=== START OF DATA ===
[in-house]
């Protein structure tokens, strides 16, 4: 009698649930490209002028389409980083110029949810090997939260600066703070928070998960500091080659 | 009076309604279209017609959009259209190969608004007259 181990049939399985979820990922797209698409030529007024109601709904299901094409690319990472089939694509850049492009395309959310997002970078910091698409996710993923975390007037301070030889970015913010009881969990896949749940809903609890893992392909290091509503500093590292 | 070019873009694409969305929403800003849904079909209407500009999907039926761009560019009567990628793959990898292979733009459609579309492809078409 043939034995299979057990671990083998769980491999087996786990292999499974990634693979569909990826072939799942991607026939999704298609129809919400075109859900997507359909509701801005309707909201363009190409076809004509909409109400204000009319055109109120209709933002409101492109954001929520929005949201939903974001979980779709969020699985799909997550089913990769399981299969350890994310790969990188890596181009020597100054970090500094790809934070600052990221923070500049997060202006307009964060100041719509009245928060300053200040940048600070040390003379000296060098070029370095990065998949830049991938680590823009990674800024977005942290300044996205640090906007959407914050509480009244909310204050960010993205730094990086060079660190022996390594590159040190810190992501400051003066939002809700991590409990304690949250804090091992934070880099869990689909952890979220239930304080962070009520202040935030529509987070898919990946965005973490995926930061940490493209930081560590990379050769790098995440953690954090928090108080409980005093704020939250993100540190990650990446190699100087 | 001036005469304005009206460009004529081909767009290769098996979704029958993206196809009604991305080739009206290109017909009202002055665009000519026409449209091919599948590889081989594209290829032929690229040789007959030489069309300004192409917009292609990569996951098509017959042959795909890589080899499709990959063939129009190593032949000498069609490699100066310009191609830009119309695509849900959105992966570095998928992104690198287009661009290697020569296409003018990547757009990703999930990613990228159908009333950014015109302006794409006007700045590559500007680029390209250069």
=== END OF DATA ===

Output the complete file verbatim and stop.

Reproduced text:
[in-house]
């Protein structure tokens, strides 16, 4: 009698649930490209002028389409980083110029949810090997939260600066703070928070998960500091080659 | 009076309604279209017609959009259209190969608004007259 181990049939399985979820990922797209698409030529007024109601709904299901094409690319990472089939694509850049492009395309959310997002970078910091698409996710993923975390007037301070030889970015913010009881969990896949749940809903609890893992392909290091509503500093590292 | 070019873009694409969305929403800003849904079909209407500009999907039926761009560019009567990628793959990898292979733009459609579309492809078409 043939034995299979057990671990083998769980491999087996786990292999499974990634693979569909990826072939799942991607026939999704298609129809919400075109859900997507359909509701801005309707909201363009190409076809004509909409109400204000009319055109109120209709933002409101492109954001929520929005949201939903974001979980779709969020699985799909997550089913990769399981299969350890994310790969990188890596181009020597100054970090500094790809934070600052990221923070500049997060202006307009964060100041719509009245928060300053200040940048600070040390003379000296060098070029370095990065998949830049991938680590823009990674800024977005942290300044996205640090906007959407914050509480009244909310204050960010993205730094990086060079660190022996390594590159040190810190992501400051003066939002809700991590409990304690949250804090091992934070880099869990689909952890979220239930304080962070009520202040935030529509987070898919990946965005973490995926930061940490493209930081560590990379050769790098995440953690954090928090108080409980005093704020939250993100540190990650990446190699100087 | 001036005469304005009206460009004529081909767009290769098996979704029958993206196809009604991305080739009206290109017909009202002055665009000519026409449209091919599948590889081989594209290829032929690229040789007959030489069309300004192409917009292609990569996951098509017959042959795909890589080899499709990959063939129009190593032949000498069609490699100066310009191609830009119309695509849900959105992966570095998928992104690198287009661009290697020569296409003018990547757009990703999930990613990228159908009333950014015109302006794409006007700045590559500007680029390209250069």